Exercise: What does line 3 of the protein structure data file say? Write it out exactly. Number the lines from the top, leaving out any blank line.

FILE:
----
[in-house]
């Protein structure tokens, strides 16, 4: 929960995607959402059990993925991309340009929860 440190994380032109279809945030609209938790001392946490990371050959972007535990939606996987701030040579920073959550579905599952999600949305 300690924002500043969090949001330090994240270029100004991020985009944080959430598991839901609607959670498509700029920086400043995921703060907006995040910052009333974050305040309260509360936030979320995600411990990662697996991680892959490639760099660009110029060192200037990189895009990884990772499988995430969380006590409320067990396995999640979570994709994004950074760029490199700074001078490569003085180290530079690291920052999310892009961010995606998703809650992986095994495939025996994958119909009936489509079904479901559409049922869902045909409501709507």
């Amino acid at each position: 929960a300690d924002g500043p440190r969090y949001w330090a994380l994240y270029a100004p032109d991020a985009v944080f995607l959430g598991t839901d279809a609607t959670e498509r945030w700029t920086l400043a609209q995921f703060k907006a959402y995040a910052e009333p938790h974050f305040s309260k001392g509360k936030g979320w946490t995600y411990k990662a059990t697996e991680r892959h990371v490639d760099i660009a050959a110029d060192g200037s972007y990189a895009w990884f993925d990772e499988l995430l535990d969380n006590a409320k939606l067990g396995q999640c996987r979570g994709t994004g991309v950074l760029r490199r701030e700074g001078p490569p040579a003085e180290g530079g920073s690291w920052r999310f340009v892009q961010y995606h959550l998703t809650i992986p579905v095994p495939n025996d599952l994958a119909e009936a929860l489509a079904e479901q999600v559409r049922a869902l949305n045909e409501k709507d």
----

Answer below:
């Amino acid at each position: 929960a300690d924002g500043p440190r969090y949001w330090a994380l994240y270029a100004p032109d991020a985009v944080f995607l959430g598991t839901d279809a609607t959670e498509r945030w700029t920086l400043a609209q995921f703060k907006a959402y995040a910052e009333p938790h974050f305040s309260k001392g509360k936030g979320w946490t995600y411990k990662a059990t697996e991680r892959h990371v490639d760099i660009a050959a110029d060192g200037s972007y990189a895009w990884f993925d990772e499988l995430l535990d969380n006590a409320k939606l067990g396995q999640c996987r979570g994709t994004g991309v950074l760029r490199r701030e700074g001078p490569p040579a003085e180290g530079g920073s690291w920052r999310f340009v892009q961010y995606h959550l998703t809650i992986p579905v095994p495939n025996d599952l994958a119909e009936a929860l489509a079904e479901q999600v559409r049922a869902l949305n045909e409501k709507d």